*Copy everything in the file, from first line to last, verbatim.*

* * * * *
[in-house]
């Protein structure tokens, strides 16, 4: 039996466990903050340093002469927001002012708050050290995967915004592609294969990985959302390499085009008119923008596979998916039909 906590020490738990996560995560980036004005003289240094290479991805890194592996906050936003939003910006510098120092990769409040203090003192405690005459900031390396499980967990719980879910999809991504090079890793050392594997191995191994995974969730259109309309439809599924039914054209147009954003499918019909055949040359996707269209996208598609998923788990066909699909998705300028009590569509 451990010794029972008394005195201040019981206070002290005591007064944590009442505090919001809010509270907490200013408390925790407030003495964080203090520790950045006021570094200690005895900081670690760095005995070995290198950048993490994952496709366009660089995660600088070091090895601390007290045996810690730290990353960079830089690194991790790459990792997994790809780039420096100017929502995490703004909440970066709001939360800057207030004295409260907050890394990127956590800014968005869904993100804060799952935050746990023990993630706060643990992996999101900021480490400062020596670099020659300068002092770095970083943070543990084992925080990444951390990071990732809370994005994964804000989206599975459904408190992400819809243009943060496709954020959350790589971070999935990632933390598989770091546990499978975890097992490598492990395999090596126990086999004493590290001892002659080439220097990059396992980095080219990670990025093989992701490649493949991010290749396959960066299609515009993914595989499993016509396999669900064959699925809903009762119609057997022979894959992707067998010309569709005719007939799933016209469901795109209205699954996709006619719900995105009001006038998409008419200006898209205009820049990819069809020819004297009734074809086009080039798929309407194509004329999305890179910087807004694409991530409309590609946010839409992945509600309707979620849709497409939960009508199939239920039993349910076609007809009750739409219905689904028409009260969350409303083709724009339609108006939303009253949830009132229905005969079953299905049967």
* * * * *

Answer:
[in-house]
């Protein structure tokens, strides 16, 4: 039996466990903050340093002469927001002012708050050290995967915004592609294969990985959302390499085009008119923008596979998916039909 906590020490738990996560995560980036004005003289240094290479991805890194592996906050936003939003910006510098120092990769409040203090003192405690005459900031390396499980967990719980879910999809991504090079890793050392594997191995191994995974969730259109309309439809599924039914054209147009954003499918019909055949040359996707269209996208598609998923788990066909699909998705300028009590569509 451990010794029972008394005195201040019981206070002290005591007064944590009442505090919001809010509270907490200013408390925790407030003495964080203090520790950045006021570094200690005895900081670690760095005995070995290198950048993490994952496709366009660089995660600088070091090895601390007290045996810690730290990353960079830089690194991790790459990792997994790809780039420096100017929502995490703004909440970066709001939360800057207030004295409260907050890394990127956590800014968005869904993100804060799952935050746990023990993630706060643990992996999101900021480490400062020596670099020659300068002092770095970083943070543990084992925080990444951390990071990732809370994005994964804000989206599975459904408190992400819809243009943060496709954020959350790589971070999935990632933390598989770091546990499978975890097992490598492990395999090596126990086999004493590290001892002659080439220097990059396992980095080219990670990025093989992701490649493949991010290749396959960066299609515009993914595989499993016509396999669900064959699925809903009762119609057997022979894959992707067998010309569709005719007939799933016209469901795109209205699954996709006619719900995105009001006038998409008419200006898209205009820049990819069809020819004297009734074809086009080039798929309407194509004329999305890179910087807004694409991530409309590609946010839409992945509600309707979620849709497409939960009508199939239920039993349910076609007809009750739409219905689904028409009260969350409303083709724009339609108006939303009253949830009132229905005969079953299905049967």